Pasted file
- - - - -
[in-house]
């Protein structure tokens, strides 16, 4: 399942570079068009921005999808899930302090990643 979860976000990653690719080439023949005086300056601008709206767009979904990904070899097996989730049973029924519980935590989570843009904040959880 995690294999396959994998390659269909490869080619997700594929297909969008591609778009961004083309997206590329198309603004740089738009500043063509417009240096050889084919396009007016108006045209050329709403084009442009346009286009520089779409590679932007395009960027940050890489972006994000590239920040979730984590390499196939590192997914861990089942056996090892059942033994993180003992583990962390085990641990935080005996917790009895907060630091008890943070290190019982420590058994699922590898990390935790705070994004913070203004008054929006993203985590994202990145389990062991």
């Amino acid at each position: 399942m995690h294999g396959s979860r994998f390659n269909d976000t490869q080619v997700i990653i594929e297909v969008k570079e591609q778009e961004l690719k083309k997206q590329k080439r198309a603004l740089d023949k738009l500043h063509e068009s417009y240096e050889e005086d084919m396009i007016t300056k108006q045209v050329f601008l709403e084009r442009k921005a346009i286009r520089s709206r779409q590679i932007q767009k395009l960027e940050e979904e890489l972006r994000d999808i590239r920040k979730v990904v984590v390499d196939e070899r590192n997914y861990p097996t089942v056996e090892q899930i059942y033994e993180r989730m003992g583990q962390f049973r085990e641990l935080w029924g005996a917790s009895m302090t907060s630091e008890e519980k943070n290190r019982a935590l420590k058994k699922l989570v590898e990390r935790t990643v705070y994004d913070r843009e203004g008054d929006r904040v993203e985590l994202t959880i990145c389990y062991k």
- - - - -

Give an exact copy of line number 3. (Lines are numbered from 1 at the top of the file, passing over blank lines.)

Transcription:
């Amino acid at each position: 399942m995690h294999g396959s979860r994998f390659n269909d976000t490869q080619v997700i990653i594929e297909v969008k570079e591609q778009e961004l690719k083309k997206q590329k080439r198309a603004l740089d023949k738009l500043h063509e068009s417009y240096e050889e005086d084919m396009i007016t300056k108006q045209v050329f601008l709403e084009r442009k921005a346009i286009r520089s709206r779409q590679i932007q767009k395009l960027e940050e979904e890489l972006r994000d999808i590239r920040k979730v990904v984590v390499d196939e070899r590192n997914y861990p097996t089942v056996e090892q899930i059942y033994e993180r989730m003992g583990q962390f049973r085990e641990l935080w029924g005996a917790s009895m302090t907060s630091e008890e519980k943070n290190r019982a935590l420590k058994k699922l989570v590898e990390r935790t990643v705070y994004d913070r843009e203004g008054d929006r904040v993203e985590l994202t959880i990145c389990y062991k």